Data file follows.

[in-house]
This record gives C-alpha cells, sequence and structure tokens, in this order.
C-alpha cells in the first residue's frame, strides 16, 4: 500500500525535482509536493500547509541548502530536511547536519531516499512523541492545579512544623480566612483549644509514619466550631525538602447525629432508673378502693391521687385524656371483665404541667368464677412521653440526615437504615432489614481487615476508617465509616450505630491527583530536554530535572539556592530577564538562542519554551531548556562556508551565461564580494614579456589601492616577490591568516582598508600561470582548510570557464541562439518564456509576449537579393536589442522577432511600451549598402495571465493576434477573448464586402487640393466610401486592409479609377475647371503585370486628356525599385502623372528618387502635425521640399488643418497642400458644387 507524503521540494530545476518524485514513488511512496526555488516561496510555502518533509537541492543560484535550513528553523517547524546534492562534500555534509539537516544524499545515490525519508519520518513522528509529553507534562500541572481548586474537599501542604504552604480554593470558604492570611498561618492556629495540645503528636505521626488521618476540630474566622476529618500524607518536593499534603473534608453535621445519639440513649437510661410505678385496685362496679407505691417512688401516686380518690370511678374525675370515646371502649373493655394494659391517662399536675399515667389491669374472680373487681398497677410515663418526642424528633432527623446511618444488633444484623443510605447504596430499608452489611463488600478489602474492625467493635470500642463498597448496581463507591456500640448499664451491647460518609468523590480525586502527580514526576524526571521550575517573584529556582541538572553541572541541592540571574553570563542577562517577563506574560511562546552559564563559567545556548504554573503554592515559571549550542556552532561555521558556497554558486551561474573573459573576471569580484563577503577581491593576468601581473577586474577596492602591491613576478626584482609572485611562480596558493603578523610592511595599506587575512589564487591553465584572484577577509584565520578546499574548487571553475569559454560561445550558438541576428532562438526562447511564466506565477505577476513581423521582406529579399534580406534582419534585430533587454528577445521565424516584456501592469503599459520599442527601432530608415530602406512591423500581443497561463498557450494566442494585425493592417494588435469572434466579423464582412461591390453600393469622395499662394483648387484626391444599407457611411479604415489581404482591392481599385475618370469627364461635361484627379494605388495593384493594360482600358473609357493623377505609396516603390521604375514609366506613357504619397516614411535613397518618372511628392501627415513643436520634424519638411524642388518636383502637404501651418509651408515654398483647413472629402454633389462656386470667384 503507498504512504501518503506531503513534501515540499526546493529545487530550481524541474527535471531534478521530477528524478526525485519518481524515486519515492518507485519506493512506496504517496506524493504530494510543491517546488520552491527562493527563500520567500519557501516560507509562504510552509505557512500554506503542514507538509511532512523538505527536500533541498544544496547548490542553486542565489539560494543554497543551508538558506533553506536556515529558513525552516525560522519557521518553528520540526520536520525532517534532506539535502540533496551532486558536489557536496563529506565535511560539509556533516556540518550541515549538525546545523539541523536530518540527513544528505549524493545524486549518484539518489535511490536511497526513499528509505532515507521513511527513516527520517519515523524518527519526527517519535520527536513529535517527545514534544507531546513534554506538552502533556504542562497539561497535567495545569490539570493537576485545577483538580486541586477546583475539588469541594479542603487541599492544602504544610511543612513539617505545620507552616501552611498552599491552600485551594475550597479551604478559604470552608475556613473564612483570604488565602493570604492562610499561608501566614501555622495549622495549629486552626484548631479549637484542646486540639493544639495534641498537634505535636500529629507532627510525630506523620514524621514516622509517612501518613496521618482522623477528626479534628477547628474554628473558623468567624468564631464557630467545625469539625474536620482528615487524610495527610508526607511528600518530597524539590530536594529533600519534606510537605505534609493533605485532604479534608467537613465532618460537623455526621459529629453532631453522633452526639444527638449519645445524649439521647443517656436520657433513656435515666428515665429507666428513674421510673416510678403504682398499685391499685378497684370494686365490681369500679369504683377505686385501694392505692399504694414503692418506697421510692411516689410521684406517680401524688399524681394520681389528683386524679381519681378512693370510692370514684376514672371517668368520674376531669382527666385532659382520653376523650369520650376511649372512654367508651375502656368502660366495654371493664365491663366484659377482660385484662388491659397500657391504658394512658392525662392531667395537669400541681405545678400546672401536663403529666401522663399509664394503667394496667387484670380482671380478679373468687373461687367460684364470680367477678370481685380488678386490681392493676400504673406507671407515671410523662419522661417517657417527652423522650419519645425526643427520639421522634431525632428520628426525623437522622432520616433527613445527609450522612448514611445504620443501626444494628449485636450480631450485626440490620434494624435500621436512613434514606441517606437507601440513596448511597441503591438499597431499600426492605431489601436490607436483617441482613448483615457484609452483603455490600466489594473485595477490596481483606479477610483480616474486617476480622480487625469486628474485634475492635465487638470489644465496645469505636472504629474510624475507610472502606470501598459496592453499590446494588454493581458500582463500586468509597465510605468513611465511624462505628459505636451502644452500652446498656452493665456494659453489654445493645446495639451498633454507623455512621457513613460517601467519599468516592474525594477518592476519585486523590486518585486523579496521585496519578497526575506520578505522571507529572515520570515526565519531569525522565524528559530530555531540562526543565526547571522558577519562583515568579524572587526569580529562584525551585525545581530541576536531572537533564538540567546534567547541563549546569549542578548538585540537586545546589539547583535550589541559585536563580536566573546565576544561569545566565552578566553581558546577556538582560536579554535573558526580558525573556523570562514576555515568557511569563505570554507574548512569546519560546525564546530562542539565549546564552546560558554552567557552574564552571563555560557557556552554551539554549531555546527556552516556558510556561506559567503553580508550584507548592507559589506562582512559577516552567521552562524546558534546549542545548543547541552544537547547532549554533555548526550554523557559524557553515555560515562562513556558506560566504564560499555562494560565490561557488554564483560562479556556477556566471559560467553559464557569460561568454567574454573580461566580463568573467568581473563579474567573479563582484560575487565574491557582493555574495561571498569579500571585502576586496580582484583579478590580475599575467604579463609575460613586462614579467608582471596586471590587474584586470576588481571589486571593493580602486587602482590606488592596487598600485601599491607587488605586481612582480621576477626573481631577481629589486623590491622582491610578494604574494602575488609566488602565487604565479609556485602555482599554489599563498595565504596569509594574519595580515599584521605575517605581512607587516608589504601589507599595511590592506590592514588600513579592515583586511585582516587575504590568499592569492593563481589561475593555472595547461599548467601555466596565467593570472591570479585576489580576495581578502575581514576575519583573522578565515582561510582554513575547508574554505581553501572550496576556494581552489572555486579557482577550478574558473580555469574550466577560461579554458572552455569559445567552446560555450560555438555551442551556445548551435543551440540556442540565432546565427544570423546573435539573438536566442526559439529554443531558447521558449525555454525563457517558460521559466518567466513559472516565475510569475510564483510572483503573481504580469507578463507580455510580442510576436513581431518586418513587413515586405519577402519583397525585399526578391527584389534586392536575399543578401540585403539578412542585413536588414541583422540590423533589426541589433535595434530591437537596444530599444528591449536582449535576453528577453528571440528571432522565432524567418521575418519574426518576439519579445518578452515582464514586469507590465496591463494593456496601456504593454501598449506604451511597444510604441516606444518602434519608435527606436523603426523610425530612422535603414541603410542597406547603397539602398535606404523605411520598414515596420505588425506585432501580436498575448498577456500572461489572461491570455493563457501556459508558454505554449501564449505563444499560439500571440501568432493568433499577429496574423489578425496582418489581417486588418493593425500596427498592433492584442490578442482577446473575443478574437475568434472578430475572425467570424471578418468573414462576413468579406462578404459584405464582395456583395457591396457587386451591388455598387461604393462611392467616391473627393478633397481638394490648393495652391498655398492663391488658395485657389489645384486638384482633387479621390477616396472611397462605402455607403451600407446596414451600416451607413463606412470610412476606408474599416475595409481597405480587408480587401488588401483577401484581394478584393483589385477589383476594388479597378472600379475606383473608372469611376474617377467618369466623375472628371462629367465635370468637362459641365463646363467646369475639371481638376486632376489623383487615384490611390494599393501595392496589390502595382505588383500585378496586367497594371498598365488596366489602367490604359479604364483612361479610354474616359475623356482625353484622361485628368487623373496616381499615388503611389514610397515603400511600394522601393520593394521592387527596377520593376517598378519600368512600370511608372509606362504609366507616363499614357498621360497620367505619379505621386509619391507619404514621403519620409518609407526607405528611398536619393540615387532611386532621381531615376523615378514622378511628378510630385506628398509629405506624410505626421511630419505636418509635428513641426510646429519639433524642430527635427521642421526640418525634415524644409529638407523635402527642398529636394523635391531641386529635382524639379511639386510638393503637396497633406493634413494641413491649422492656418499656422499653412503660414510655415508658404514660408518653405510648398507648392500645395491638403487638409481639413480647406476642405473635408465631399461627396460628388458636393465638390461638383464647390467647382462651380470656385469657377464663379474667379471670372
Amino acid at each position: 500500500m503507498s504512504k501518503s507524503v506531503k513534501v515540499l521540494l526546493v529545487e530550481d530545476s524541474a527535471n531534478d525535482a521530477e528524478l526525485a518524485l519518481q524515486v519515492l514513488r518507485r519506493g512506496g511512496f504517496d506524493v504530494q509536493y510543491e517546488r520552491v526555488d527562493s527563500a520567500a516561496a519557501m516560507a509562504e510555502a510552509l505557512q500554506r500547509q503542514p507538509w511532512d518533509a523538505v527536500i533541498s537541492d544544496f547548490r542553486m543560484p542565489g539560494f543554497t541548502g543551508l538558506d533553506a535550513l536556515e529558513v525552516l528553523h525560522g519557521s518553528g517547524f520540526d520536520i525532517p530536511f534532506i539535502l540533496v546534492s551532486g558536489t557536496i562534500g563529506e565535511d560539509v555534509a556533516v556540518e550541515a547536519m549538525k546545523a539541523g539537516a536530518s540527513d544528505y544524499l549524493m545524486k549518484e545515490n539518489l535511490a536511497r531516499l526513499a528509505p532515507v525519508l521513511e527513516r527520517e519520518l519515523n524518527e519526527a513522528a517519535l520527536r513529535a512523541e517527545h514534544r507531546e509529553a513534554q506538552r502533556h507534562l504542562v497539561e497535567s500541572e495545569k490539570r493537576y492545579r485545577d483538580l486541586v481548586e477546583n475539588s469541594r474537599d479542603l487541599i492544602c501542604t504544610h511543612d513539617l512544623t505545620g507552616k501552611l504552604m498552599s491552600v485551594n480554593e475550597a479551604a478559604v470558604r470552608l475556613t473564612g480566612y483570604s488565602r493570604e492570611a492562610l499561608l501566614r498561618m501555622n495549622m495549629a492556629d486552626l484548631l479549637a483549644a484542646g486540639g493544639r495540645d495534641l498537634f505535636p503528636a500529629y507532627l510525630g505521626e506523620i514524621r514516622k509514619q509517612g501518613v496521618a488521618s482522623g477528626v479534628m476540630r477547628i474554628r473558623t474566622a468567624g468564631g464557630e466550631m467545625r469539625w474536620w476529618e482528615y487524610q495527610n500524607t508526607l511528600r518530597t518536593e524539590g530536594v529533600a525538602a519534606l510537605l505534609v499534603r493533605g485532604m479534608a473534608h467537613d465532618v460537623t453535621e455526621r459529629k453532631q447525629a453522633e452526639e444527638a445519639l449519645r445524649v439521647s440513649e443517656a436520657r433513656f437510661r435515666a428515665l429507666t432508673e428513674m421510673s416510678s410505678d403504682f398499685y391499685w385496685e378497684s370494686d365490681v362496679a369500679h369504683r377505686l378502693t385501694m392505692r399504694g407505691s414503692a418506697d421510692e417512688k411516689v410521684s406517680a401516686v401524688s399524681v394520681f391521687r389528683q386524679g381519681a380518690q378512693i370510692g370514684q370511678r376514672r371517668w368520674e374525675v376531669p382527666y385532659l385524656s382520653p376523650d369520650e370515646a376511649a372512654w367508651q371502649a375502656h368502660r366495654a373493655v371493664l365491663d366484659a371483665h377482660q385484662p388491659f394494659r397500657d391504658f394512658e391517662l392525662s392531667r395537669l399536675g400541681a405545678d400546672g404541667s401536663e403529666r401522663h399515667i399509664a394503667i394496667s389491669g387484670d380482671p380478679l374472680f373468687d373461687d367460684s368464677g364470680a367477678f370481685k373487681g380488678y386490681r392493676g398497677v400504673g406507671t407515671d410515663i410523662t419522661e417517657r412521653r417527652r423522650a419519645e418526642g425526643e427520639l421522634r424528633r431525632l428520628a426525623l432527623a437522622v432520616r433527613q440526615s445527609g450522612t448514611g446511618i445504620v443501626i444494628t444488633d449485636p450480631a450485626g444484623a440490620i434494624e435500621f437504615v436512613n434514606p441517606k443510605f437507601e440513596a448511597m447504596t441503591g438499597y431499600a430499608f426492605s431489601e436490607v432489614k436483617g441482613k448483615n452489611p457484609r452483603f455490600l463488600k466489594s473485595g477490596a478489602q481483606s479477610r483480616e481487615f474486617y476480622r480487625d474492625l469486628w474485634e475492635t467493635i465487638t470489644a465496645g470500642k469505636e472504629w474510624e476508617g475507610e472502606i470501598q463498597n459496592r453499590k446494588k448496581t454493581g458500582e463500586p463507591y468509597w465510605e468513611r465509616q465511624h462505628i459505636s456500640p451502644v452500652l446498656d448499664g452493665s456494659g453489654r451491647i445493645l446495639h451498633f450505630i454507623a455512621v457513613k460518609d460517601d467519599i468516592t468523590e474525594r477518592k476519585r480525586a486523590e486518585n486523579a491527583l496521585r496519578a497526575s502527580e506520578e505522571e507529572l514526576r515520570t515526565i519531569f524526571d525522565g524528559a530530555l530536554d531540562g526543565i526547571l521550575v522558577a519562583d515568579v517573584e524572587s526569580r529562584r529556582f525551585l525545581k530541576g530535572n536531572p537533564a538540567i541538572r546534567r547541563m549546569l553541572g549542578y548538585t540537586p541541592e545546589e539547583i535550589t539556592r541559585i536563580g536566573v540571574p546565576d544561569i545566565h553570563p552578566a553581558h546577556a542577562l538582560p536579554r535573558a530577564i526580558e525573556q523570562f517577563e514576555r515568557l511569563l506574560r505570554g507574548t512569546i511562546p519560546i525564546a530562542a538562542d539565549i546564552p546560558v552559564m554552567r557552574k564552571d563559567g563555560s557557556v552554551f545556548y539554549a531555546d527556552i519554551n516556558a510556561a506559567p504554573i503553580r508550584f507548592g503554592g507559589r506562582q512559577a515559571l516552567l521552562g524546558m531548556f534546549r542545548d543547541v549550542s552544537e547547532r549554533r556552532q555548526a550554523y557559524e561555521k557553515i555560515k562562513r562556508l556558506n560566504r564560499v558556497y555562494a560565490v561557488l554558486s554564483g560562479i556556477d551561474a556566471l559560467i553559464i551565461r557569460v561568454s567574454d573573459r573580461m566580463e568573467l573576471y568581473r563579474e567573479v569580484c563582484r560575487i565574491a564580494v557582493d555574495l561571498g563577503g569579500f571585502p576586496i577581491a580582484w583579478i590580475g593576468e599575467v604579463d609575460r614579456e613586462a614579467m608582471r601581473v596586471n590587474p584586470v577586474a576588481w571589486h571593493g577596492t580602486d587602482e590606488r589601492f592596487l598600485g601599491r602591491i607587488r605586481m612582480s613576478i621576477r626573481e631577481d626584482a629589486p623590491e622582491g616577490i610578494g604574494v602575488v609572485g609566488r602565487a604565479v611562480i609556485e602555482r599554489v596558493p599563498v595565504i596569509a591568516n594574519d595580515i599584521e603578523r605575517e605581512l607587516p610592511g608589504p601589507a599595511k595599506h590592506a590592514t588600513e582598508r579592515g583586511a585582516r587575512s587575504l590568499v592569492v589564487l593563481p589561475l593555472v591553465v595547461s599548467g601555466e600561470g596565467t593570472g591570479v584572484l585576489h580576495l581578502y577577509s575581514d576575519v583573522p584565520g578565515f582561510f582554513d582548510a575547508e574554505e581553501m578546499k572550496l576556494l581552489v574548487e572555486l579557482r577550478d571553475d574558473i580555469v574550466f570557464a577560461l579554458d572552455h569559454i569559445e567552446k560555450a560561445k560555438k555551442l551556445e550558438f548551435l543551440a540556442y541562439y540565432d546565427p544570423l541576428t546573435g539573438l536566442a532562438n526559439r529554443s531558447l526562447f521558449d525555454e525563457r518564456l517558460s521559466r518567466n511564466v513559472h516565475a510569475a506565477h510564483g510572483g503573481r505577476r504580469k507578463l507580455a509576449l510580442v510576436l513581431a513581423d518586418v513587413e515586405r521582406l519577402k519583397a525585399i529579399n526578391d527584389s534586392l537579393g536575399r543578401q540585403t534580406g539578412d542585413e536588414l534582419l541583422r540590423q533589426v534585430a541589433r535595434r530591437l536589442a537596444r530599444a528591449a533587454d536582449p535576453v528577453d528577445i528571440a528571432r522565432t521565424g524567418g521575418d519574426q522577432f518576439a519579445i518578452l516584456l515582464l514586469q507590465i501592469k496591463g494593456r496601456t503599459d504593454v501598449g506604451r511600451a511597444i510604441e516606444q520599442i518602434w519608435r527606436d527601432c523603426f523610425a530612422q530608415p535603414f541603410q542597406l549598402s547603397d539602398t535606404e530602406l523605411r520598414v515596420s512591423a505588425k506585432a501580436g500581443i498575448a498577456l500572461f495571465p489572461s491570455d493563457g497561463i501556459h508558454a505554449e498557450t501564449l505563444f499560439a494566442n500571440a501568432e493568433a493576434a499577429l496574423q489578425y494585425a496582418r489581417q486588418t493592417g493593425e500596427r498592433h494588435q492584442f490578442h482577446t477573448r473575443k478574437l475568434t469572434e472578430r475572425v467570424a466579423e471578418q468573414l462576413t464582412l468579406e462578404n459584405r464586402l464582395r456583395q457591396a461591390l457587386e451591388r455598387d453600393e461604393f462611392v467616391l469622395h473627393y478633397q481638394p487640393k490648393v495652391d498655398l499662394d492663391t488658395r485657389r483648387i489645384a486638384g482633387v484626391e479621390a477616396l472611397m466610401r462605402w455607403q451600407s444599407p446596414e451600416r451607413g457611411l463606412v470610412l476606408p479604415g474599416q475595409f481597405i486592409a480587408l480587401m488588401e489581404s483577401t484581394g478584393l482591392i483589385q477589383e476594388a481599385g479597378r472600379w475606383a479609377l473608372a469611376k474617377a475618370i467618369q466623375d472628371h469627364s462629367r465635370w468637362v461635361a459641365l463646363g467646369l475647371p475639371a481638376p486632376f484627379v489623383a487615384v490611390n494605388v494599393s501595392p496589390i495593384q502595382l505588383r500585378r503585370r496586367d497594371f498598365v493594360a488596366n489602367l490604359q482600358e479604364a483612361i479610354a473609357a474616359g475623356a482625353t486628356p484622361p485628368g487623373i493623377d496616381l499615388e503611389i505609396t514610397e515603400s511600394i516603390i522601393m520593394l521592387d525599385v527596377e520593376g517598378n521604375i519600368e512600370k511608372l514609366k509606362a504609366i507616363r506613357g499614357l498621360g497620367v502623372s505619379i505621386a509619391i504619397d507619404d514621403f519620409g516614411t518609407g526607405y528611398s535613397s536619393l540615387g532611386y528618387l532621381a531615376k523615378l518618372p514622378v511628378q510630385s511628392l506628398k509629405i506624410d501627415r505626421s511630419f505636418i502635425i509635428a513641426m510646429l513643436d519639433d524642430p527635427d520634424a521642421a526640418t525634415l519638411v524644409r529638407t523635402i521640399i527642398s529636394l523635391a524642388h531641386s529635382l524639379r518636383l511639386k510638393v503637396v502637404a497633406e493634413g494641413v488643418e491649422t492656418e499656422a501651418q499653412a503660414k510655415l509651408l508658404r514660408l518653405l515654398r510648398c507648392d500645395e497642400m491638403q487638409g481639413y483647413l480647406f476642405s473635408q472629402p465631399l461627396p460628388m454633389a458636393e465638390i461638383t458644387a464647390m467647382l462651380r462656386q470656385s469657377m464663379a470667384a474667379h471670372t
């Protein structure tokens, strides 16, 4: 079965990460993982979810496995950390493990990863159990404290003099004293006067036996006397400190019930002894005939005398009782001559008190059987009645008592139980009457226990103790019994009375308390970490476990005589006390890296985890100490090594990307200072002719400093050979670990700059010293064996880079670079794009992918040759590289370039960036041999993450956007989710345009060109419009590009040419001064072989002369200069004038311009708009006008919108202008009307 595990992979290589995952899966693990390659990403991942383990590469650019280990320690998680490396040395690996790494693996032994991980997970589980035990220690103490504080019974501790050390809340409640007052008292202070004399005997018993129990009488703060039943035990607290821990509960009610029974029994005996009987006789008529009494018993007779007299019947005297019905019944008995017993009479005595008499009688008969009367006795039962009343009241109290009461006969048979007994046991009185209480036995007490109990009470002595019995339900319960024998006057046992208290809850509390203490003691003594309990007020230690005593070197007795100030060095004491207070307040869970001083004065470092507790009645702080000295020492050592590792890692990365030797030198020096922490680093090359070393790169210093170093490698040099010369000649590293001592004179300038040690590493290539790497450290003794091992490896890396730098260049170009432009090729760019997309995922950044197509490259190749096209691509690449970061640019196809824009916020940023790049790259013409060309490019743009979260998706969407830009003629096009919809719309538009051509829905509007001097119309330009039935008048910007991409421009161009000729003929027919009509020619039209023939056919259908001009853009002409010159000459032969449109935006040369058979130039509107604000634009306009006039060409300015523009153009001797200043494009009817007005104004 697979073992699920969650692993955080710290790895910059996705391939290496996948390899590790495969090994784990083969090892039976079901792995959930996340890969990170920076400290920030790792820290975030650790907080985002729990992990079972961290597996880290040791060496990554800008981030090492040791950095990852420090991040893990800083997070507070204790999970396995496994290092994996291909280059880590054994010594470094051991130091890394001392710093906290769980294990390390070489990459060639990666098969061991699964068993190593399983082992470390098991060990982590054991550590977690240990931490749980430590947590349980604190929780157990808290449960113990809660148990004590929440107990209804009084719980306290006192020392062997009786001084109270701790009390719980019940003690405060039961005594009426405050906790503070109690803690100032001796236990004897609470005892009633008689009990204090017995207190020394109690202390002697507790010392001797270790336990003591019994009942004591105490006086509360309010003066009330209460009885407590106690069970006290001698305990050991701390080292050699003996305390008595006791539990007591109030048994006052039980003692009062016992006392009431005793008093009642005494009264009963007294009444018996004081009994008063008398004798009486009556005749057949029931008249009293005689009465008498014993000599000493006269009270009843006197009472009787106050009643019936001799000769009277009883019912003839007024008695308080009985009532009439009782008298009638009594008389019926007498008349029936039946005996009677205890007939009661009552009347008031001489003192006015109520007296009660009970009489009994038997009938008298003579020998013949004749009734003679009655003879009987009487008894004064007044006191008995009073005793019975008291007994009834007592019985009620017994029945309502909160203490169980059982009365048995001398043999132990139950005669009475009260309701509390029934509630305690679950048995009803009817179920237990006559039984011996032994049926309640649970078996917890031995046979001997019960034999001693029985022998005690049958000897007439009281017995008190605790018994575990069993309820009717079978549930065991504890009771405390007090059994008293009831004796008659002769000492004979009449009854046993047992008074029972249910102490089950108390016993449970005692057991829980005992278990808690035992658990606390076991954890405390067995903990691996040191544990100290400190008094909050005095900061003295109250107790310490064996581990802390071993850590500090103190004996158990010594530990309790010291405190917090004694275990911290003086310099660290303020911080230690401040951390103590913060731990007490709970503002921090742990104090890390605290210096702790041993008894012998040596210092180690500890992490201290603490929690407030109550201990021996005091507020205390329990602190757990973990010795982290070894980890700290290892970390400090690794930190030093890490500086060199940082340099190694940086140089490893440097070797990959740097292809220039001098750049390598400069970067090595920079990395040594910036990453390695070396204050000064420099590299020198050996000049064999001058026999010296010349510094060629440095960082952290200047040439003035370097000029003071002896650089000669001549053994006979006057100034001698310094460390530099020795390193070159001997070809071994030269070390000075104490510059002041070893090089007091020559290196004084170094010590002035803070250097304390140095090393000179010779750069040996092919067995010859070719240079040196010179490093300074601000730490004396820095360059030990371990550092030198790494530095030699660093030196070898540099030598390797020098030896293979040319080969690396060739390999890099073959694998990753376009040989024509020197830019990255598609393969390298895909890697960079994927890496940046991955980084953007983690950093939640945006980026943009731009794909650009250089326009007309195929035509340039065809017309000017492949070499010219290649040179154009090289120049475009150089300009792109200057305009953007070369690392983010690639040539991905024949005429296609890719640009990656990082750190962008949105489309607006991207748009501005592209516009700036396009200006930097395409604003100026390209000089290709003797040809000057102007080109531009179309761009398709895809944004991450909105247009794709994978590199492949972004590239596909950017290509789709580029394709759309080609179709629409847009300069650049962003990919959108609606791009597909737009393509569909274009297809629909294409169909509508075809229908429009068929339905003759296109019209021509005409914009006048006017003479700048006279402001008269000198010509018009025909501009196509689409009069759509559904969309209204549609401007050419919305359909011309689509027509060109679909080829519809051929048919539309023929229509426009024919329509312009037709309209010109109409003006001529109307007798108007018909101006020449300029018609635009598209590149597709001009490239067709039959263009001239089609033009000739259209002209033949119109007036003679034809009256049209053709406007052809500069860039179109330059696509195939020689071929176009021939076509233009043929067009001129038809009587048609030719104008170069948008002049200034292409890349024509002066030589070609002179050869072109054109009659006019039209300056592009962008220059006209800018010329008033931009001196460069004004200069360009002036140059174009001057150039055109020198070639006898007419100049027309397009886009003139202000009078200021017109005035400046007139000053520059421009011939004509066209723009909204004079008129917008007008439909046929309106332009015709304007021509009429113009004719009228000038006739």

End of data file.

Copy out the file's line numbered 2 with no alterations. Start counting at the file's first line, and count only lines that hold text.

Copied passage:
This record gives C-alpha cells, sequence and structure tokens, in this order.